Skin Bronze Self-Tanning Face Tinted Gel contains the volatile fragrance components eugenol, linalool, and others, plus alcohol. The potential for irritation makes this otherwise standard self-tanning gel not worth considering over hundreds of others, most selling for under $20.
Caramel-like tinted gel glides on easy for an even, natural-looking tan.
Water, Propylene Glycol, Cyclopentasiloxane, Dipropylene Glycol, Alcohol Denat., Dihydroacetone, Butylene Glycol, PEG/PPG-18/18 Dimethicone, Sodium Chloride, Larea Divaricata Extract, Tocopherol, Caramel, PEG-8, Potassium Sorbate, Methylparaben, Butylparaben, Ethylparaben, Propylparaben, Isobutylparaben, Fragrance, Benzyl Salicylate, Hydroxyisohexyl 3-Cyclohexene Carboxaldehyde, Hexyl Cinnamal, Hydroxycitronellal, Linalool, Alpha-Isomethyl Ionone, Eugenol, Benzyl Benzoate
From its beginnings as a spa line developed for French aestheticians in the late 1950s, Darphin's core belief is that beauty comes from inner balance and harmony of the body, mind, and soul. This vision was truly new decades ago, and while it sounds great as an image-enhancing philosophy, it never translated, either back then or now, into progressive products that will make a significant difference in the appearance of your skin. In fact, among all of the skin-care lines espousing natural ingredients and botanical extracts, Darphin is the least impressive, with inadequate, dated formulations. Close competitor (and forerunner) Clarins at least includes several daytime moisturizers with sunscreen and also offers a complete collection of sunscreens for the body. Not so with Darphin, whose sunscreen selection is limited at best. Apparently, inner balance involves putting your skin at risk for wrinkles, discolorations, sagging, and, potentially, cancer.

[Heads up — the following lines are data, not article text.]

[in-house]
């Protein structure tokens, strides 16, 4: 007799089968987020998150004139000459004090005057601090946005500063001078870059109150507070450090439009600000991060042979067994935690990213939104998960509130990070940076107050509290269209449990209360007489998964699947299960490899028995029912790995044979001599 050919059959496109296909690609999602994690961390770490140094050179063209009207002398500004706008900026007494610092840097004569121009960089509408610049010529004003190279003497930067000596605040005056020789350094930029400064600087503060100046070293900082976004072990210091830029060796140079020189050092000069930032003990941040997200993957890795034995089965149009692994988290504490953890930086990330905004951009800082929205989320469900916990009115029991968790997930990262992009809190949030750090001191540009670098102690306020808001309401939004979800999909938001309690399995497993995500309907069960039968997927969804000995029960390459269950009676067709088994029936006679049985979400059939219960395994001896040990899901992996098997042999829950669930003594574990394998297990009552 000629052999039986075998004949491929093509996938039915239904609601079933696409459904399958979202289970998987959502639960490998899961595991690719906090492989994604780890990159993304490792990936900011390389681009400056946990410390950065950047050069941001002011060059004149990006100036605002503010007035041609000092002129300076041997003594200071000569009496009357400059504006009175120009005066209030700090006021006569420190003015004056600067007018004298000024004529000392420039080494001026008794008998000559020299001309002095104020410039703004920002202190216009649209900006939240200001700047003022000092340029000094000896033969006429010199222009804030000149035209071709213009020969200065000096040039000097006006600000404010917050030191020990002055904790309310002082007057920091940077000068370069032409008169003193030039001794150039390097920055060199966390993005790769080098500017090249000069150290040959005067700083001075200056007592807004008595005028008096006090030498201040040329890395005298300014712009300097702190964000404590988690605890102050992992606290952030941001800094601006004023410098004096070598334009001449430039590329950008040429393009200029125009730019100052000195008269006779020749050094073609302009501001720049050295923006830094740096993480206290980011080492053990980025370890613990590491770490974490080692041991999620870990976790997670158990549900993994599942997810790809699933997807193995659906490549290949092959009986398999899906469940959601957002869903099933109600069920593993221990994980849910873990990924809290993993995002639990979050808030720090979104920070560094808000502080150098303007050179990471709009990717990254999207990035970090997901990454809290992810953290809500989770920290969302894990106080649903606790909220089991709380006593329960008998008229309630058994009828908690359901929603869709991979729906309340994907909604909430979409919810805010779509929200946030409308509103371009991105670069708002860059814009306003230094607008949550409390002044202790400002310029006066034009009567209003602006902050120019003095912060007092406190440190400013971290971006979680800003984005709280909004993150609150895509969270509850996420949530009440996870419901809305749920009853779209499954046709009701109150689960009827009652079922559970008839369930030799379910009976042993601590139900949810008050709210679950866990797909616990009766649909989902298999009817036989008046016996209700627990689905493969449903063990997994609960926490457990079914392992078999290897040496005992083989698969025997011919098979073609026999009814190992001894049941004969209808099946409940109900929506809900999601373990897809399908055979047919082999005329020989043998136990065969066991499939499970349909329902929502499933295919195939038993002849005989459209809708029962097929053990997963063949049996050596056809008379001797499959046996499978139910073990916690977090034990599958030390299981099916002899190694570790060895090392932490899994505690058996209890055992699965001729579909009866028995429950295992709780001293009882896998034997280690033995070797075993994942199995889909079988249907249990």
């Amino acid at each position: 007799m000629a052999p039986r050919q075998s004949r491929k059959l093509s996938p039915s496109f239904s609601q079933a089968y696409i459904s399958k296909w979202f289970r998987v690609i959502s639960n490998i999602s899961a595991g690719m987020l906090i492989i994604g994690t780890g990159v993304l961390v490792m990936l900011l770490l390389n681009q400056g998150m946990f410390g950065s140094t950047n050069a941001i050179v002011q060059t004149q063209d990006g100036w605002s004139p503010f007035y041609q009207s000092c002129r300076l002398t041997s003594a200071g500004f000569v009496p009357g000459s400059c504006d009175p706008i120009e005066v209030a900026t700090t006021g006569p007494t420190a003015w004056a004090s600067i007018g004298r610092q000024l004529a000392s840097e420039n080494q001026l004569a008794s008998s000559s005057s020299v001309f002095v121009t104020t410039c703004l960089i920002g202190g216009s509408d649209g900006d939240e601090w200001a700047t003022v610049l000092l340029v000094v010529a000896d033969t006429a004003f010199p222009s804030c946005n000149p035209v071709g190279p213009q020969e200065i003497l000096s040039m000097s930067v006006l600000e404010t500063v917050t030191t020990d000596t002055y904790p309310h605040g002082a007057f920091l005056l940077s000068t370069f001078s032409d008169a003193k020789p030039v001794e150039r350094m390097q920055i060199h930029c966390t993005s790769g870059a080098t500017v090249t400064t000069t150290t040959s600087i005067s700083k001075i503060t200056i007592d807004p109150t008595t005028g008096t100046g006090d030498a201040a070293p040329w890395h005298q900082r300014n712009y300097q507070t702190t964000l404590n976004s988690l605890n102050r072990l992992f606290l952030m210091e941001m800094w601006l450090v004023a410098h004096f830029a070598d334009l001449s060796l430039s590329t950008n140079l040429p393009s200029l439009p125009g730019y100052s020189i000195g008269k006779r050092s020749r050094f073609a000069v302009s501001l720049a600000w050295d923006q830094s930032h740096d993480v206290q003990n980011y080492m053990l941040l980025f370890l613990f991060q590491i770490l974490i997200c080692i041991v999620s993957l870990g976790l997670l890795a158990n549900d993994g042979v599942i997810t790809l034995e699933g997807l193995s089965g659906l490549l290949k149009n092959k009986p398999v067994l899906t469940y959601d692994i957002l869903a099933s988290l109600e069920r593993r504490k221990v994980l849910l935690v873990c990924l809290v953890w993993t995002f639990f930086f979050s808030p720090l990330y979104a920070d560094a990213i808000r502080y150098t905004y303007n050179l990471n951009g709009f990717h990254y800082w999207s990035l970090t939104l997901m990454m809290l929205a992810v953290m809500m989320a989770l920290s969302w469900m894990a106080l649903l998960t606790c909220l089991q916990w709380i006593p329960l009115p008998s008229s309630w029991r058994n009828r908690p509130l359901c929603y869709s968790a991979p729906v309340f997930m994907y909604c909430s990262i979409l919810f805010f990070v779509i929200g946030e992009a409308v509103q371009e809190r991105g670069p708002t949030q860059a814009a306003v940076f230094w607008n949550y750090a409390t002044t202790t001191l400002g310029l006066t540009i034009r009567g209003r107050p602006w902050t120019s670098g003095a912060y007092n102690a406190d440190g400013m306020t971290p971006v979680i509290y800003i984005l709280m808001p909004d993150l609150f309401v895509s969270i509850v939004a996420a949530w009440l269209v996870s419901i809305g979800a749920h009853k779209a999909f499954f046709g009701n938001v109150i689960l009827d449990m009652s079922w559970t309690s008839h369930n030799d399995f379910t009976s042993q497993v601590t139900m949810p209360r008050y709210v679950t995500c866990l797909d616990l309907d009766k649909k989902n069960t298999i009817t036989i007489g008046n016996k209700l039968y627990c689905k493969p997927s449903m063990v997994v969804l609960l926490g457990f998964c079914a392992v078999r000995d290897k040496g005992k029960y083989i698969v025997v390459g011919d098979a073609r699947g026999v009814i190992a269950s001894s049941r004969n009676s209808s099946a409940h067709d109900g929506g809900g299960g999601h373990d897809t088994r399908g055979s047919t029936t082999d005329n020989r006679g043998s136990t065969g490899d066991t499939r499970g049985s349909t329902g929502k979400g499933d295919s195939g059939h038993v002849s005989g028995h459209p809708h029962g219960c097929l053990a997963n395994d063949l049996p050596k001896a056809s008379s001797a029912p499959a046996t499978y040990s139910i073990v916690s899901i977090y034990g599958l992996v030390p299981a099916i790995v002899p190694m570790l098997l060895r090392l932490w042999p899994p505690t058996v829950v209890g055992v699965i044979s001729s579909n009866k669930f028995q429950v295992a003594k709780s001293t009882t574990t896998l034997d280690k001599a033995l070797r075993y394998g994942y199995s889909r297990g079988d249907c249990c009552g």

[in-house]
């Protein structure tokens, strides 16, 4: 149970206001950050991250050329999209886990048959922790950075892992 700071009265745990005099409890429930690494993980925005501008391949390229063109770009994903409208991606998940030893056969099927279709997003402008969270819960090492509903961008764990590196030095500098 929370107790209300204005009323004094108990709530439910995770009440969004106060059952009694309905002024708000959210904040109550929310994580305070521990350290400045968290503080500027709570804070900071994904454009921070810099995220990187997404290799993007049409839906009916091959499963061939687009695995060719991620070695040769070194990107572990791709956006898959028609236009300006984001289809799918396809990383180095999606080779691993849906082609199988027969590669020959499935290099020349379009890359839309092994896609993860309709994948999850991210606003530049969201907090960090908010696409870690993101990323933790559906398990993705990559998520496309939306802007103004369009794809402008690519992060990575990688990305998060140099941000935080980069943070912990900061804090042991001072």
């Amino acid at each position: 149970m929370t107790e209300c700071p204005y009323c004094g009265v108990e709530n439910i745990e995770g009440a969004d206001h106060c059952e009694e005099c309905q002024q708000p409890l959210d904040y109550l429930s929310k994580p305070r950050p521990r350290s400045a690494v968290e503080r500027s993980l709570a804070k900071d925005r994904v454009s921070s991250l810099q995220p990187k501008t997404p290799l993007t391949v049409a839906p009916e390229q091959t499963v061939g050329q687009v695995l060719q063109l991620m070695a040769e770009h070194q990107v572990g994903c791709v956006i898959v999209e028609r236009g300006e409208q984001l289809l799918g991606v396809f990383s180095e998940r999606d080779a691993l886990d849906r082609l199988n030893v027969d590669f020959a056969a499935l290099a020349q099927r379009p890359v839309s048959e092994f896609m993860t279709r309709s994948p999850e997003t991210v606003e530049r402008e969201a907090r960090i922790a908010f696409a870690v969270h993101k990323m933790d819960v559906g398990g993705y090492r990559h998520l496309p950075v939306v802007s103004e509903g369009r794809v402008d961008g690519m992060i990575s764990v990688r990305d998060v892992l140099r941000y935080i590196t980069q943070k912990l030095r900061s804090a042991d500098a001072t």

Estee Lauder acquired Darphin in 2003, but that investment has resulted in little improvement or change to this line, options that are desperately needed. Almost without exception, Darphin products are vastly overpriced for what you get. Many of them contain problematic ingredients or plants whose benefit for skin is unknown or merely anecdotal.
As you might expect, most of the anti-aging claims Darphin makes for its products stem from the exotic to commonplace plants and plant extracts they contain. Although it's appealing to think that familiar substances such as ginseng, sandalwood, and corn can firm skin and improve the signs of aging, they do no such thing. Adhering to Darphin's skin-care routines (all of which involve multiple products, most with redundant formulas) would leave skin vulnerable to sun damage, and the many fragrance components found in products throughout the line increase the chance that skin will suffer a phototoxic reaction when exposed to sunlight. Considering the premium prices of these products, that's a lot of potential for a literal and figurative burn!
For more information about Darphin Paris, owned by Estee Lauder, call (866) 880-4559 or visit www.darphhin.com.